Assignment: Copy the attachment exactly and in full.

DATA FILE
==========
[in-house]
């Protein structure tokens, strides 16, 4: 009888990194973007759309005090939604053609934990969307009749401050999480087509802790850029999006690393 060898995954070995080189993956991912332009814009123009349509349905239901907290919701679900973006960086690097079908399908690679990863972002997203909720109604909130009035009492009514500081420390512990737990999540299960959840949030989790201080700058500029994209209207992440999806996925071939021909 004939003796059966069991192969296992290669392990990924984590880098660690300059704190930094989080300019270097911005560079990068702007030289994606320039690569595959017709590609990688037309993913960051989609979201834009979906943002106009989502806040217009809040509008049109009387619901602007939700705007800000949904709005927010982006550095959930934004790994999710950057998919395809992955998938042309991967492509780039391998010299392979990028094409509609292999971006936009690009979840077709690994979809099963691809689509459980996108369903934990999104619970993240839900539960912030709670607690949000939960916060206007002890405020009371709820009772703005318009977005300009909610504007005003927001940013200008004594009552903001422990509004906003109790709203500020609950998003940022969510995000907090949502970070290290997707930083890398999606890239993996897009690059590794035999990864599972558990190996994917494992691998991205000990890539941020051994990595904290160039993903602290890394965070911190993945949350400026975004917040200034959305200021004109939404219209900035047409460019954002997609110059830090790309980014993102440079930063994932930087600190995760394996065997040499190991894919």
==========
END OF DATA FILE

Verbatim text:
[in-house]
């Protein structure tokens, strides 16, 4: 009888990194973007759309005090939604053609934990969307009749401050999480087509802790850029999006690393 060898995954070995080189993956991912332009814009123009349509349905239901907290919701679900973006960086690097079908399908690679990863972002997203909720109604909130009035009492009514500081420390512990737990999540299960959840949030989790201080700058500029994209209207992440999806996925071939021909 004939003796059966069991192969296992290669392990990924984590880098660690300059704190930094989080300019270097911005560079990068702007030289994606320039690569595959017709590609990688037309993913960051989609979201834009979906943002106009989502806040217009809040509008049109009387619901602007939700705007800000949904709005927010982006550095959930934004790994999710950057998919395809992955998938042309991967492509780039391998010299392979990028094409509609292999971006936009690009979840077709690994979809099963691809689509459980996108369903934990999104619970993240839900539960912030709670607690949000939960916060206007002890405020009371709820009772703005318009977005300009909610504007005003927001940013200008004594009552903001422990509004906003109790709203500020609950998003940022969510995000907090949502970070290290997707930083890398999606890239993996897009690059590794035999990864599972558990190996994917494992691998991205000990890539941020051994990595904290160039993903602290890394965070911190993945949350400026975004917040200034959305200021004109939404219209900035047409460019954002997609110059830090790309980014993102440079930063994932930087600190995760394996065997040499190991894919």